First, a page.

One of the more intriguing Sherlock Holmes cases unrecorded by Dr Watson is the affair of the bogus laundry. It is mentioned in The Adventure Of The Cardboard Box, where Inspector Lestrade writes to Holmes:
“He is a big, powerful chap, clean-shaven, and very swarthy – something like Aldridge, who helped us in the bogus laundry affair.”
I suppose “laundry” here refers to the business establishment, to what we might today call a launderette, rather than to the stuff itself, cravats and sheets and shirts and socks etc. gathered in a hamper. But perhaps not. Given the wild fancies of Conan Doyle’s imagination, either is possible.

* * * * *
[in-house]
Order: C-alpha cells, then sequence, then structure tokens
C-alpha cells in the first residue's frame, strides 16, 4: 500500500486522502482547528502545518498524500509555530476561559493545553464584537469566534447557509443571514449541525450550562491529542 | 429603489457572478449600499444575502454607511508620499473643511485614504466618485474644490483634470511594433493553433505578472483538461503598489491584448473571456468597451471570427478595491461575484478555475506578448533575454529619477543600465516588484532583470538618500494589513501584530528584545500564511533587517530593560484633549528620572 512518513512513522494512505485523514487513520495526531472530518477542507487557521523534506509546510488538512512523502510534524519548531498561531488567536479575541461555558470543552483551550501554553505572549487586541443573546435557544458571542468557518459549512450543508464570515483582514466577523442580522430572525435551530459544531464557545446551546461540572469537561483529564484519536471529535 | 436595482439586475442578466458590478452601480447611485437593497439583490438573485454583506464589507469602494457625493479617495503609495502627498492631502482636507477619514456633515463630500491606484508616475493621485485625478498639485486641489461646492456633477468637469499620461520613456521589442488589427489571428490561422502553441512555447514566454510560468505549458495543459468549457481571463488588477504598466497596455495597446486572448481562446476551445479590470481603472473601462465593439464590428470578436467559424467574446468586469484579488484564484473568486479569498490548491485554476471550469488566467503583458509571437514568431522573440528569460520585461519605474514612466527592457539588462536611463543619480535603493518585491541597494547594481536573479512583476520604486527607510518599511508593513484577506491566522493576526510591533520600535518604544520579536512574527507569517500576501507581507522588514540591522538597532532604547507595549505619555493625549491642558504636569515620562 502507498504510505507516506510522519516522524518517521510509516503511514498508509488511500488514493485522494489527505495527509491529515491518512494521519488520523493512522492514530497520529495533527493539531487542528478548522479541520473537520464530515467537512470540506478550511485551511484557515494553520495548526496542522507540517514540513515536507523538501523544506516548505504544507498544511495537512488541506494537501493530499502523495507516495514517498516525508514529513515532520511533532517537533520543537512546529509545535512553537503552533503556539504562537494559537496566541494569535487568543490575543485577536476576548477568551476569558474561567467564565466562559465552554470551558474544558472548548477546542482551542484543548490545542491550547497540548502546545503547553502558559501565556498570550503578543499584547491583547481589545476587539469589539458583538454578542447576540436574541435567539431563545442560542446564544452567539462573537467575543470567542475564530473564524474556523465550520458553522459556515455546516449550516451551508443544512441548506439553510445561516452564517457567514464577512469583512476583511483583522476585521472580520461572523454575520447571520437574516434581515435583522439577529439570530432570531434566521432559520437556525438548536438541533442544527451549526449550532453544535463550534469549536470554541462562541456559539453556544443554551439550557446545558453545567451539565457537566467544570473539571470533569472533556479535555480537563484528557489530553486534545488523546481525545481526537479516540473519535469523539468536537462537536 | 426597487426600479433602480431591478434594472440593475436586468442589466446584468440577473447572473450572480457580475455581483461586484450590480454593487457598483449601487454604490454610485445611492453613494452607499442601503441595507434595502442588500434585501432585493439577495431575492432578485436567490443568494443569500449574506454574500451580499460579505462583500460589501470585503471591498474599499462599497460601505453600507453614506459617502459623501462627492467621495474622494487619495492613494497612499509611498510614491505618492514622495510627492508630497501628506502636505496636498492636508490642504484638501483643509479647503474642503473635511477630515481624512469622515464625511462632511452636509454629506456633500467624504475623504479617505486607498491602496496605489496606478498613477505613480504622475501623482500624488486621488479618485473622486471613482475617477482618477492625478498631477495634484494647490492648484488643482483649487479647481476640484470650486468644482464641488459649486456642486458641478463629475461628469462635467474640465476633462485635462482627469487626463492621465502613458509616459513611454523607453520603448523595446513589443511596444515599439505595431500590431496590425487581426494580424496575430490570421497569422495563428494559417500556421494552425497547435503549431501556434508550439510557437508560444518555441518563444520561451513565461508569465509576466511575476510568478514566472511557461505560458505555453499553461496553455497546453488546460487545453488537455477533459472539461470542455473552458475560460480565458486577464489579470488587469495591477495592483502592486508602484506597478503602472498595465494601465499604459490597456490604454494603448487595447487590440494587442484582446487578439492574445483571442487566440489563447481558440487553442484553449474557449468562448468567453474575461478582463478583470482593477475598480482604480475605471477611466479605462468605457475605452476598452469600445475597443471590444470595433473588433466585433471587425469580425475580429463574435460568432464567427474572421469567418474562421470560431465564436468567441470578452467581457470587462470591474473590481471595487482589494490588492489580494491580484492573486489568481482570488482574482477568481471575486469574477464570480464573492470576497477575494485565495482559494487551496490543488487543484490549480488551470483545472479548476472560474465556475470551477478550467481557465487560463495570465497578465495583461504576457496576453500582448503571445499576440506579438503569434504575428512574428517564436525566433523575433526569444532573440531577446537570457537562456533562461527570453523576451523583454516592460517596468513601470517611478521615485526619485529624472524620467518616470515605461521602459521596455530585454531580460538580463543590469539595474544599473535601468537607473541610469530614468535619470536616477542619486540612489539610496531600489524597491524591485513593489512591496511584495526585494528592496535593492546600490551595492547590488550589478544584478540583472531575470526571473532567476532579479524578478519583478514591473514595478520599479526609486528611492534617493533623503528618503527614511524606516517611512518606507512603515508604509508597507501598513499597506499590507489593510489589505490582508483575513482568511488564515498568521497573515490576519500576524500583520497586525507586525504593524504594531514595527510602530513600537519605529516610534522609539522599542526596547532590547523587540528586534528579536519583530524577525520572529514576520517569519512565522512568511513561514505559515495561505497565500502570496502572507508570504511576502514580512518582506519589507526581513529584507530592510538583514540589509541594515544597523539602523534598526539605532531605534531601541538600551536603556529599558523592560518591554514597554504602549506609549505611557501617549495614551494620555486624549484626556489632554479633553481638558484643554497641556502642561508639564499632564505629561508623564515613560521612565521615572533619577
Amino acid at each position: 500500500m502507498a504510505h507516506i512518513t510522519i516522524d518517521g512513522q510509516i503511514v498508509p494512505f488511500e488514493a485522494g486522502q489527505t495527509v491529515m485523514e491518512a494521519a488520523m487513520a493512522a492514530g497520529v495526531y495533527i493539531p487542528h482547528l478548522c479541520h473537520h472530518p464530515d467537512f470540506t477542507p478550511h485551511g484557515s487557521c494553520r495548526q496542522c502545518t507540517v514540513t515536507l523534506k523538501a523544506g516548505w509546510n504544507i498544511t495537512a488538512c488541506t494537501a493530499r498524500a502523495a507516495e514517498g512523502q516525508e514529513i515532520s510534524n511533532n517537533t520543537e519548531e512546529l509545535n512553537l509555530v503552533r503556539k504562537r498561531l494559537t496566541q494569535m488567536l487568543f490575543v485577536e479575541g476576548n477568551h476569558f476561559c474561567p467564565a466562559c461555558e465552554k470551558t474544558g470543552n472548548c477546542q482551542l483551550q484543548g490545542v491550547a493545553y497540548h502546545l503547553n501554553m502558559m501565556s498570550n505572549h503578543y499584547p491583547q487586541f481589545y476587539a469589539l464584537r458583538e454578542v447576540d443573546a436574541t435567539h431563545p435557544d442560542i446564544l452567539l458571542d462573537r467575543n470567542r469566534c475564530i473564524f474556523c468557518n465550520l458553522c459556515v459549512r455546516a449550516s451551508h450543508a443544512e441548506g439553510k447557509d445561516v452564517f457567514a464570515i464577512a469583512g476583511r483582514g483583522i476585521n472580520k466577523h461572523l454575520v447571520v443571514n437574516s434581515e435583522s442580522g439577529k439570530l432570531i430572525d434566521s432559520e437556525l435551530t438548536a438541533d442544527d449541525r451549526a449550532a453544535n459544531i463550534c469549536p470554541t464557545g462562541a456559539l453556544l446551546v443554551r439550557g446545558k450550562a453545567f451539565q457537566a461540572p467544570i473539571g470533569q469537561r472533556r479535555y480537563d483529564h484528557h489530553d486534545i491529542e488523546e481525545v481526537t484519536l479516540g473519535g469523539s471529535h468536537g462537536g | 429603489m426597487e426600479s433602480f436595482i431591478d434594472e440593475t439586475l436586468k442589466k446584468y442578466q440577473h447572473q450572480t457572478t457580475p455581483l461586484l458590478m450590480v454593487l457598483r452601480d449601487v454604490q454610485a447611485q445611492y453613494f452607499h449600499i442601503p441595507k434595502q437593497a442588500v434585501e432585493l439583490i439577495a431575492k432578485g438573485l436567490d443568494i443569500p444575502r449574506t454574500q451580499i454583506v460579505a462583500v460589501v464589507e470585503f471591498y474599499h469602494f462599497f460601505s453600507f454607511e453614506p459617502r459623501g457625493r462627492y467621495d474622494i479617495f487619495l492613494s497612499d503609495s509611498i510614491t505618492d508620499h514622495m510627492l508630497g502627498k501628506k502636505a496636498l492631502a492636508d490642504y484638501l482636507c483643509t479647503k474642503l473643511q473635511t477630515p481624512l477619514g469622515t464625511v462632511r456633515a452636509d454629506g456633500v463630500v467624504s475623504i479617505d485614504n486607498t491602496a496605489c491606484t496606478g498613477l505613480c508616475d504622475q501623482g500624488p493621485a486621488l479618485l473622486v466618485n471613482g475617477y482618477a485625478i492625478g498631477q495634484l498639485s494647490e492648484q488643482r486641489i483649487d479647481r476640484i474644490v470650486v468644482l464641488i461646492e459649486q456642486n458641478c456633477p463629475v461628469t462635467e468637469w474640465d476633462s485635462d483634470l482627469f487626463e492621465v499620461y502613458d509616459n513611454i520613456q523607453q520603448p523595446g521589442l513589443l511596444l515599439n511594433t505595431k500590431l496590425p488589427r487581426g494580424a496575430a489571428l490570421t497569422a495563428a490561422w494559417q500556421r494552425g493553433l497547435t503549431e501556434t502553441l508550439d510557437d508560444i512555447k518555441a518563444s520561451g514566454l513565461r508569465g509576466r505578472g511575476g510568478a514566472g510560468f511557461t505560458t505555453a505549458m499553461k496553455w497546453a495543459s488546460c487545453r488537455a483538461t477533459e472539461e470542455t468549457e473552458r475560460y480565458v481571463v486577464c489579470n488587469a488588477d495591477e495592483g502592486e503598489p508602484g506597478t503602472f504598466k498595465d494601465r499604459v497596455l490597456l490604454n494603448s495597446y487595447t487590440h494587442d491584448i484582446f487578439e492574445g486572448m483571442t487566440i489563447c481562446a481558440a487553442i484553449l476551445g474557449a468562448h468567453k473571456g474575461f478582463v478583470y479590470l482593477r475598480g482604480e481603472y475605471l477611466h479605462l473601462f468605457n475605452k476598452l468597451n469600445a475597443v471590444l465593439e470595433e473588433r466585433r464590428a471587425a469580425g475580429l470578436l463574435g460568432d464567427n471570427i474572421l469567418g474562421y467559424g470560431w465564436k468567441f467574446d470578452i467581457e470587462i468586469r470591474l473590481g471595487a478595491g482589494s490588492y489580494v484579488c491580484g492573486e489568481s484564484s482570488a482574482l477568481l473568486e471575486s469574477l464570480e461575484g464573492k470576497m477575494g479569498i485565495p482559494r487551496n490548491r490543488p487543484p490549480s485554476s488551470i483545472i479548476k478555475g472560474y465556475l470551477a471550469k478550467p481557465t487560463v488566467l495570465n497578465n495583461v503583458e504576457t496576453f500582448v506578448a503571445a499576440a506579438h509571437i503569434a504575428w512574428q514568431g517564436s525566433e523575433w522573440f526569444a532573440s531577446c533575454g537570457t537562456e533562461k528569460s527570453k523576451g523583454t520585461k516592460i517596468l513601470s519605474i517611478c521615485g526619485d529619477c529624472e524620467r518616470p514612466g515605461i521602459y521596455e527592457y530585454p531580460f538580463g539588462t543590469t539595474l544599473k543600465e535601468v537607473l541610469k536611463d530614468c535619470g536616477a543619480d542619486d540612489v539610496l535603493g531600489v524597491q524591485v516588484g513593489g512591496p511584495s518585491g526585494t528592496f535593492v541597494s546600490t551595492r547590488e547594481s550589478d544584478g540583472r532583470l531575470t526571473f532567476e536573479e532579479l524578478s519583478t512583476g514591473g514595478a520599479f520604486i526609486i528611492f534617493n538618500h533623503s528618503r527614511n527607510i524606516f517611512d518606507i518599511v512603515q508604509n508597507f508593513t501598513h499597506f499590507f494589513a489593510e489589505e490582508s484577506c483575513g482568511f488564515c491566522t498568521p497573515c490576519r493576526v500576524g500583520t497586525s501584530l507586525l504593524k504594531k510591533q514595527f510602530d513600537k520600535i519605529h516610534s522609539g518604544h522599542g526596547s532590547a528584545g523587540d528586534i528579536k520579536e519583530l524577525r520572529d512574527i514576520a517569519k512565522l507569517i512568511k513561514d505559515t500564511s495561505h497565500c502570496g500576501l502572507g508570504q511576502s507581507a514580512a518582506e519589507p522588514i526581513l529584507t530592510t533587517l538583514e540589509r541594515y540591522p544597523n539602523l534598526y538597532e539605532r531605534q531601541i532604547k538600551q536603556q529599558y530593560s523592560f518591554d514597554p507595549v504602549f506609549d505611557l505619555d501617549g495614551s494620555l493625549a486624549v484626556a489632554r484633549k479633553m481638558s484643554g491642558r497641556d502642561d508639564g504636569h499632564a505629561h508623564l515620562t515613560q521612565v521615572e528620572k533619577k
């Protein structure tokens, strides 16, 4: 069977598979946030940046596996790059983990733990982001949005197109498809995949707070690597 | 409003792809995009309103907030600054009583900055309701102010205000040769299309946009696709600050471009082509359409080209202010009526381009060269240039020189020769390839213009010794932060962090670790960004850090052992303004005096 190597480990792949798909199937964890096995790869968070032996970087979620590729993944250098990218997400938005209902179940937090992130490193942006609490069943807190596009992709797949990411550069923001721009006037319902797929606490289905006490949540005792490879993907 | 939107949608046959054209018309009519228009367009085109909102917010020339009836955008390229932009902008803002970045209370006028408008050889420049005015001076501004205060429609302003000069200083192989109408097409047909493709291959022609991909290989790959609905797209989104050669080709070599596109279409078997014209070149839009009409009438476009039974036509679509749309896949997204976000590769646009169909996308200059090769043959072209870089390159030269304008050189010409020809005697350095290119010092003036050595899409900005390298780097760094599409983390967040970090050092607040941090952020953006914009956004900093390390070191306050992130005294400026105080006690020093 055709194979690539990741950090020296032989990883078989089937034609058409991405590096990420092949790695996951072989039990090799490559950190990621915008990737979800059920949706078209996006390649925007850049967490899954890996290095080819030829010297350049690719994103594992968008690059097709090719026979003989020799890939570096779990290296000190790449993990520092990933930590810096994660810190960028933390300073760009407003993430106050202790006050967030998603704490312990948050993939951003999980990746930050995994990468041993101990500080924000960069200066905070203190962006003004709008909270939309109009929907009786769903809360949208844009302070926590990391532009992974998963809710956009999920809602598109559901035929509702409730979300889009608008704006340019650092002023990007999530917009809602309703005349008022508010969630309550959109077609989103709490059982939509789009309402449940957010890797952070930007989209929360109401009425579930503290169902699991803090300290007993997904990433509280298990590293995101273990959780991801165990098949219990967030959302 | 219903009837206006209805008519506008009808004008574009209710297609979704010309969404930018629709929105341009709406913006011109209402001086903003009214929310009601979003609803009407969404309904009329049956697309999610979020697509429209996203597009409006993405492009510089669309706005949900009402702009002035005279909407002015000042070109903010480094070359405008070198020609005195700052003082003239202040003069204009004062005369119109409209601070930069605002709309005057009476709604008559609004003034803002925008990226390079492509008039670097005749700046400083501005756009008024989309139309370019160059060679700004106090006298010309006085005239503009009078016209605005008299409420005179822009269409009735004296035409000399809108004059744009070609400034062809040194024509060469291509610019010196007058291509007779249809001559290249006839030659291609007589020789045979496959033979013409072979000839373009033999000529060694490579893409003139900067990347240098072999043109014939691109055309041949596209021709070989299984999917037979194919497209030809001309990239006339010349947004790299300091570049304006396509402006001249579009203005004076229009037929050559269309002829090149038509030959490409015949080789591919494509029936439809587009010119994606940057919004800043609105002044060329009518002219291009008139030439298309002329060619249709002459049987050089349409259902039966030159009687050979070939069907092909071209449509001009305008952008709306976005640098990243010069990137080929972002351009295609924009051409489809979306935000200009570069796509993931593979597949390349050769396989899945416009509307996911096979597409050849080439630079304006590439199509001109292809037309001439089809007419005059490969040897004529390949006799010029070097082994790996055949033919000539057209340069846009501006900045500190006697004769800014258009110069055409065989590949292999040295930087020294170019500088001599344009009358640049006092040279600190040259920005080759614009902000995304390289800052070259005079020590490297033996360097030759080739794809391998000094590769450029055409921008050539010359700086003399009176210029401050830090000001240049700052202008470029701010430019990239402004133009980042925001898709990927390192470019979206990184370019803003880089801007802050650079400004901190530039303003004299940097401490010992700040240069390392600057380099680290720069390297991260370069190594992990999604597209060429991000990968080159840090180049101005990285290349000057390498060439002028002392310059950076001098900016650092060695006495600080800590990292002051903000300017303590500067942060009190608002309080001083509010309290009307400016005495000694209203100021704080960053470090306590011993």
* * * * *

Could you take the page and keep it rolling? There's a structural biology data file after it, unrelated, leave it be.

And, just as the word “laundry” is open to more than one interpretation, so is “model”. What are we to make of this, recently drawn to our attention by Backwatersman?
A model laundry? Abstracted, perhaps, from a model village like Bekonscot and left to fend for itself in a Derbyshire townlet? “Come, tinies, we are going on an outing to see the model laundry!” If the hampers of laundry in the model laundry are bogus, what then? What then?
It is enough to give me a swimming in the head.